Another day, another staggering mess for Amazon’s cloud-based web service, on the fritz since yesterday and causing chaos for sites like Foursquare, Hootsuite, Quora, and Reddit. As of this post, it looks like Reddit’s partly back, as is Box Office Mojo, but determining who’s up or not (or by how much) is like picking through a haystack.
We’re seeing a bit of the fallout ourselves here at Techland: Our activity-tracking service says it’s “still recovering from ongoing issues with Amazon Web Services” and that we might be missing historical data. Not a huge deal at the moment, but an indication of just how wide-reaching the outage is.
Unlike Sony, whose PlayStation Network has been down since Wednesday evening (the two events are unrelated), Amazon’s actually tried to explain in some detail what went haywire yesterday, and why.
According to Amazon, “a networking event” in its North Virginia data center caused a bunch of servers to start redundantly backing things up, chewed through server space, and, well, you can imagine what happened next. Not that you need to if you’re one of the afflicted. Sites are coming back online, but it’s hit and miss.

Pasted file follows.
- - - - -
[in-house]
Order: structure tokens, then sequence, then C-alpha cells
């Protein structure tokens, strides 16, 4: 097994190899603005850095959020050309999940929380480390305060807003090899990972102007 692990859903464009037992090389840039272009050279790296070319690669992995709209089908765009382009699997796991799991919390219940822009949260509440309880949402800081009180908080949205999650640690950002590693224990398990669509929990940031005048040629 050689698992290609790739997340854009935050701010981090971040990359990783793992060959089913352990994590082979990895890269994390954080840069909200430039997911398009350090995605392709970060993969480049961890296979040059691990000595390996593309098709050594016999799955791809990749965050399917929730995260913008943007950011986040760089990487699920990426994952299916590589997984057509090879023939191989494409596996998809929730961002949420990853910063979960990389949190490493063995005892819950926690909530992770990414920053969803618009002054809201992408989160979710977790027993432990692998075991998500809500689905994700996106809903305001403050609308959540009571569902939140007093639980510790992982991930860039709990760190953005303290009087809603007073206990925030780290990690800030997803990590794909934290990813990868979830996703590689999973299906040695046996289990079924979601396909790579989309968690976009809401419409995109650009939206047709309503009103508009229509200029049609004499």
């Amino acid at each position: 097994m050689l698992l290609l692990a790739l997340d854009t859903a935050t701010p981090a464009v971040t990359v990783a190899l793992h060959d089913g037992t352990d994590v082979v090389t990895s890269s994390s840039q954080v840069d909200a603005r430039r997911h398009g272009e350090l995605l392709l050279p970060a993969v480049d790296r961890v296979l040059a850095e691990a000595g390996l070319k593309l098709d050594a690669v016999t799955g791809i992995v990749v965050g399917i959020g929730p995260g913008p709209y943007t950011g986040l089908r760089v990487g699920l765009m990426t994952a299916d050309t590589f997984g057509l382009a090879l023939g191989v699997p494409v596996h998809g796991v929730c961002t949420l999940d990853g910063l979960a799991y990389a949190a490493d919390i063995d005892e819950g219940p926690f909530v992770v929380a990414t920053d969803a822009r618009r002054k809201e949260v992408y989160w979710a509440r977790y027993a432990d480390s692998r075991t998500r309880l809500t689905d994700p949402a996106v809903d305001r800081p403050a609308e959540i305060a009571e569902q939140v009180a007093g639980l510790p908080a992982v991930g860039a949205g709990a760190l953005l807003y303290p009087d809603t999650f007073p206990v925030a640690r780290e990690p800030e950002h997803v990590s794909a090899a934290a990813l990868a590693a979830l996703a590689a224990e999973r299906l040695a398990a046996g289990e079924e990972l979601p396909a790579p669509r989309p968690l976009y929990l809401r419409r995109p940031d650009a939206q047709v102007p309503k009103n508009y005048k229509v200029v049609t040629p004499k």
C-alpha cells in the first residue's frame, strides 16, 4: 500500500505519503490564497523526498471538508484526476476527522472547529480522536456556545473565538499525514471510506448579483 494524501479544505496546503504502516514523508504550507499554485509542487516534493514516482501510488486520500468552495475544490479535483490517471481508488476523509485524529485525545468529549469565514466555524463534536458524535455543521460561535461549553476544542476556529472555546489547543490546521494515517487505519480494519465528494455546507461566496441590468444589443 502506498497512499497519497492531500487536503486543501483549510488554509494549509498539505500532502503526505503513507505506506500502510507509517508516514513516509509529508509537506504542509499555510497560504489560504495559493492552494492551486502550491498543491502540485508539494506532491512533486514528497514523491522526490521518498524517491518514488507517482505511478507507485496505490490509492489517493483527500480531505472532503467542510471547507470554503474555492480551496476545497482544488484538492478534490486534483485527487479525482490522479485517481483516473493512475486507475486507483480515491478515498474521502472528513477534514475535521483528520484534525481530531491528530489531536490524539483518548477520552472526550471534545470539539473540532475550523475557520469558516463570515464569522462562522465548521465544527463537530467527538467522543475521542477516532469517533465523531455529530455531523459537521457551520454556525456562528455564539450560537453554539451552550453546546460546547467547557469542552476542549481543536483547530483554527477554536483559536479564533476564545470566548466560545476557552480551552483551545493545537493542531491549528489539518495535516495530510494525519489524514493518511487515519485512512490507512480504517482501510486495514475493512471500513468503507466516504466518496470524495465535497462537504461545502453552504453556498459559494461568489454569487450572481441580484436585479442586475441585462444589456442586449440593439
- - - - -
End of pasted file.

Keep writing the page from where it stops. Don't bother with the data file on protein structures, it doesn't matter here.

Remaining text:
And it’s not just bad news for customers: The egg on Amazon’s face is staggering. Amazon touted its service as fully redundant, claiming it was isolating servers in different “availability” zones, meaning an outage in one wouldn’t impact another. So much for that claim, or the notion that with AWS, customers could fire and forget.
According to FathomDB‘s Justin Santa Barbara (via SFGate) it’s Amazon’s fault for not following its own rules: “Whether that happened through incompetence or dishonesty or something a lot more forgivable entirely, we simply don’t know at this point.”
Welcome to your “cloud”-based future, where handing control of your services to external providers (like Amazon) remains a risky proposition. The lesson here isn’t that cloud computing doesn’t work–it does, and events like this only ensure it’ll get better–but that cloud-computing clients still need disaster recovery plans in the event error, incompetence, or fate kick the legs out from under the table.